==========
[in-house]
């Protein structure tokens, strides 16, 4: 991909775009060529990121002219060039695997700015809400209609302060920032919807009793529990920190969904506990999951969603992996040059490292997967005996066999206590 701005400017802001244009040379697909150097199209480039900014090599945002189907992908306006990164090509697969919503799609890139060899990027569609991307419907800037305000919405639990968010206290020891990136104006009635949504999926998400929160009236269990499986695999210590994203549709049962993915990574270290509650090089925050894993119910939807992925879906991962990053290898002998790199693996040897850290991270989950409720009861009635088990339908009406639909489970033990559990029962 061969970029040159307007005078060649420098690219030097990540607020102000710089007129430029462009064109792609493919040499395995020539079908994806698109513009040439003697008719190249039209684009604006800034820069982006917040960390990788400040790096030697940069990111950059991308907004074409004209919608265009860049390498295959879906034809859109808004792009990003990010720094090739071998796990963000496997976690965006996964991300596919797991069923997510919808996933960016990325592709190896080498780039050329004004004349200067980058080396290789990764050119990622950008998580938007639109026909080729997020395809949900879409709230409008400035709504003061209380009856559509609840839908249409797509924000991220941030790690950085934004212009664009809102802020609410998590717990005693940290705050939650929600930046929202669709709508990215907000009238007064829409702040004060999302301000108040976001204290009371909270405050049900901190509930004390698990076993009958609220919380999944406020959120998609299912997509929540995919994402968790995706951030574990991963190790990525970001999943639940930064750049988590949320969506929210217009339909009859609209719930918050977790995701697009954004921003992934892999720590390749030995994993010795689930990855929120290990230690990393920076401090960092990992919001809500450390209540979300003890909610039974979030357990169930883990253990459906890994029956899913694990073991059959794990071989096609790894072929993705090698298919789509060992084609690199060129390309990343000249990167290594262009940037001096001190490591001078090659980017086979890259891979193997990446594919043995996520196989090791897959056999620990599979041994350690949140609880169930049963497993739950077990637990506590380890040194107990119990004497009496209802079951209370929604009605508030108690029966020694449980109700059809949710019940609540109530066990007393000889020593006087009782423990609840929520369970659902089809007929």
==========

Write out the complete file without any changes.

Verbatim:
[in-house]
């Protein structure tokens, strides 16, 4: 991909775009060529990121002219060039695997700015809400209609302060920032919807009793529990920190969904506990999951969603992996040059490292997967005996066999206590 701005400017802001244009040379697909150097199209480039900014090599945002189907992908306006990164090509697969919503799609890139060899990027569609991307419907800037305000919405639990968010206290020891990136104006009635949504999926998400929160009236269990499986695999210590994203549709049962993915990574270290509650090089925050894993119910939807992925879906991962990053290898002998790199693996040897850290991270989950409720009861009635088990339908009406639909489970033990559990029962 061969970029040159307007005078060649420098690219030097990540607020102000710089007129430029462009064109792609493919040499395995020539079908994806698109513009040439003697008719190249039209684009604006800034820069982006917040960390990788400040790096030697940069990111950059991308907004074409004209919608265009860049390498295959879906034809859109808004792009990003990010720094090739071998796990963000496997976690965006996964991300596919797991069923997510919808996933960016990325592709190896080498780039050329004004004349200067980058080396290789990764050119990622950008998580938007639109026909080729997020395809949900879409709230409008400035709504003061209380009856559509609840839908249409797509924000991220941030790690950085934004212009664009809102802020609410998590717990005693940290705050939650929600930046929202669709709508990215907000009238007064829409702040004060999302301000108040976001204290009371909270405050049900901190509930004390698990076993009958609220919380999944406020959120998609299912997509929540995919994402968790995706951030574990991963190790990525970001999943639940930064750049988590949320969506929210217009339909009859609209719930918050977790995701697009954004921003992934892999720590390749030995994993010795689930990855929120290990230690990393920076401090960092990992919001809500450390209540979300003890909610039974979030357990169930883990253990459906890994029956899913694990073991059959794990071989096609790894072929993705090698298919789509060992084609690199060129390309990343000249990167290594262009940037001096001190490591001078090659980017086979890259891979193997990446594919043995996520196989090791897959056999620990599979041994350690949140609880169930049963497993739950077990637990506590380890040194107990119990004497009496209802079951209370929604009605508030108690029966020694449980109700059809949710019940609540109530066990007393000889020593006087009782423990609840929520369970659902089809007929």